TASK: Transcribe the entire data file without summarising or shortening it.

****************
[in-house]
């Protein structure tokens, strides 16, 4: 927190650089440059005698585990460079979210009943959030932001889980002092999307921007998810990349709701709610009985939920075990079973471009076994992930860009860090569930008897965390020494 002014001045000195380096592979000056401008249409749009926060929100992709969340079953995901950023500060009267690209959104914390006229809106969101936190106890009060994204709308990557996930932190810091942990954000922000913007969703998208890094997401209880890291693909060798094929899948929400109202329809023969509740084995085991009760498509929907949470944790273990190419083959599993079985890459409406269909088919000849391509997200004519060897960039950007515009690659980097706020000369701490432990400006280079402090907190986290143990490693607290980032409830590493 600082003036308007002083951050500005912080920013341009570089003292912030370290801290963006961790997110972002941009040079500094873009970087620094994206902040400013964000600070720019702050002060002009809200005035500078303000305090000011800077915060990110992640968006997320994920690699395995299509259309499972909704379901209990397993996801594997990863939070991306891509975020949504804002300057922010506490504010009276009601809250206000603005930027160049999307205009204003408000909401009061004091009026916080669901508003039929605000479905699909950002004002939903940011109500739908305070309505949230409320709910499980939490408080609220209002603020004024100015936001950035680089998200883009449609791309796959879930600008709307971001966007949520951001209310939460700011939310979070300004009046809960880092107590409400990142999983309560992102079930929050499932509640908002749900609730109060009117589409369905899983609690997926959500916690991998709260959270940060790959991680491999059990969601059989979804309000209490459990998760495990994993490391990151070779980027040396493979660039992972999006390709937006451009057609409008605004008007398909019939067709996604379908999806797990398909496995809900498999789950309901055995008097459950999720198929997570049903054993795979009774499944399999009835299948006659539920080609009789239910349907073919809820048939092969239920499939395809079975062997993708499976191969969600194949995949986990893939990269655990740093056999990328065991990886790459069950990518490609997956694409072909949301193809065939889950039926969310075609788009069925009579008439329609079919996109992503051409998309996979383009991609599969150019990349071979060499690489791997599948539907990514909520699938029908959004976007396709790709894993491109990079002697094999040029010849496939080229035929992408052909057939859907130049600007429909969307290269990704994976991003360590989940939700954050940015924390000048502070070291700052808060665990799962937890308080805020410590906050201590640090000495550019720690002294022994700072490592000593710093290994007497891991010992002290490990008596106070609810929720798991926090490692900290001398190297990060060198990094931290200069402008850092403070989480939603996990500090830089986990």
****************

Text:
[in-house]
């Protein structure tokens, strides 16, 4: 927190650089440059005698585990460079979210009943959030932001889980002092999307921007998810990349709701709610009985939920075990079973471009076994992930860009860090569930008897965390020494 002014001045000195380096592979000056401008249409749009926060929100992709969340079953995901950023500060009267690209959104914390006229809106969101936190106890009060994204709308990557996930932190810091942990954000922000913007969703998208890094997401209880890291693909060798094929899948929400109202329809023969509740084995085991009760498509929907949470944790273990190419083959599993079985890459409406269909088919000849391509997200004519060897960039950007515009690659980097706020000369701490432990400006280079402090907190986290143990490693607290980032409830590493 600082003036308007002083951050500005912080920013341009570089003292912030370290801290963006961790997110972002941009040079500094873009970087620094994206902040400013964000600070720019702050002060002009809200005035500078303000305090000011800077915060990110992640968006997320994920690699395995299509259309499972909704379901209990397993996801594997990863939070991306891509975020949504804002300057922010506490504010009276009601809250206000603005930027160049999307205009204003408000909401009061004091009026916080669901508003039929605000479905699909950002004002939903940011109500739908305070309505949230409320709910499980939490408080609220209002603020004024100015936001950035680089998200883009449609791309796959879930600008709307971001966007949520951001209310939460700011939310979070300004009046809960880092107590409400990142999983309560992102079930929050499932509640908002749900609730109060009117589409369905899983609690997926959500916690991998709260959270940060790959991680491999059990969601059989979804309000209490459990998760495990994993490391990151070779980027040396493979660039992972999006390709937006451009057609409008605004008007398909019939067709996604379908999806797990398909496995809900498999789950309901055995008097459950999720198929997570049903054993795979009774499944399999009835299948006659539920080609009789239910349907073919809820048939092969239920499939395809079975062997993708499976191969969600194949995949986990893939990269655990740093056999990328065991990886790459069950990518490609997956694409072909949301193809065939889950039926969310075609788009069925009579008439329609079919996109992503051409998309996979383009991609599969150019990349071979060499690489791997599948539907990514909520699938029908959004976007396709790709894993491109990079002697094999040029010849496939080229035929992408052909057939859907130049600007429909969307290269990704994976991003360590989940939700954050940015924390000048502070070291700052808060665990799962937890308080805020410590906050201590640090000495550019720690002294022994700072490592000593710093290994007497891991010992002290490990008596106070609810929720798991926090490692900290001398190297990060060198990094931290200069402008850092403070989480939603996990500090830089986990």